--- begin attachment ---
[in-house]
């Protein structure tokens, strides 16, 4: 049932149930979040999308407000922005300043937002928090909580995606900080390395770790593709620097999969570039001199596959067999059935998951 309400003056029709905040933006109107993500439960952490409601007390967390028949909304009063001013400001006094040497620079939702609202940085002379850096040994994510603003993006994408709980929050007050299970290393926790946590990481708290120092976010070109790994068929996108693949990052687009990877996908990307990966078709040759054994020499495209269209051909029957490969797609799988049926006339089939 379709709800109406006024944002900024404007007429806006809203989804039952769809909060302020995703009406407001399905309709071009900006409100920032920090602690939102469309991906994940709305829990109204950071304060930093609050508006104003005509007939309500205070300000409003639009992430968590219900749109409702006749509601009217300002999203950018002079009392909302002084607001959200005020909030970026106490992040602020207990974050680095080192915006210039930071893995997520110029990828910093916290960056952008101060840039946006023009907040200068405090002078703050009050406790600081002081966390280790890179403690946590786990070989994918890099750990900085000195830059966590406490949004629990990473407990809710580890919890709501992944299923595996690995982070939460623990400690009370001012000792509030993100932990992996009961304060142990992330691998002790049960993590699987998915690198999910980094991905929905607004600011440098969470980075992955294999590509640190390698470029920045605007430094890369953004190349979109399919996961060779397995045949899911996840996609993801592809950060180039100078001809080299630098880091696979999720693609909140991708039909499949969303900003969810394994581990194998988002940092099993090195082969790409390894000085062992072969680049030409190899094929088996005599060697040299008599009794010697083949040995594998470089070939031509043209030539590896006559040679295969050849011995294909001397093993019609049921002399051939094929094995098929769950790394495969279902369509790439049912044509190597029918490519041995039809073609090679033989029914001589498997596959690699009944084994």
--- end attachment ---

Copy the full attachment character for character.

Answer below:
[in-house]
């Protein structure tokens, strides 16, 4: 049932149930979040999308407000922005300043937002928090909580995606900080390395770790593709620097999969570039001199596959067999059935998951 309400003056029709905040933006109107993500439960952490409601007390967390028949909304009063001013400001006094040497620079939702609202940085002379850096040994994510603003993006994408709980929050007050299970290393926790946590990481708290120092976010070109790994068929996108693949990052687009990877996908990307990966078709040759054994020499495209269209051909029957490969797609799988049926006339089939 379709709800109406006024944002900024404007007429806006809203989804039952769809909060302020995703009406407001399905309709071009900006409100920032920090602690939102469309991906994940709305829990109204950071304060930093609050508006104003005509007939309500205070300000409003639009992430968590219900749109409702006749509601009217300002999203950018002079009392909302002084607001959200005020909030970026106490992040602020207990974050680095080192915006210039930071893995997520110029990828910093916290960056952008101060840039946006023009907040200068405090002078703050009050406790600081002081966390280790890179403690946590786990070989994918890099750990900085000195830059966590406490949004629990990473407990809710580890919890709501992944299923595996690995982070939460623990400690009370001012000792509030993100932990992996009961304060142990992330691998002790049960993590699987998915690198999910980094991905929905607004600011440098969470980075992955294999590509640190390698470029920045605007430094890369953004190349979109399919996961060779397995045949899911996840996609993801592809950060180039100078001809080299630098880091696979999720693609909140991708039909499949969303900003969810394994581990194998988002940092099993090195082969790409390894000085062992072969680049030409190899094929088996005599060697040299008599009794010697083949040995594998470089070939031509043209030539590896006559040679295969050849011995294909001397093993019609049921002399051939094929094995098929769950790394495969279902369509790439049912044509190597029918490519041995039809073609090679033989029914001589498997596959690699009944084994």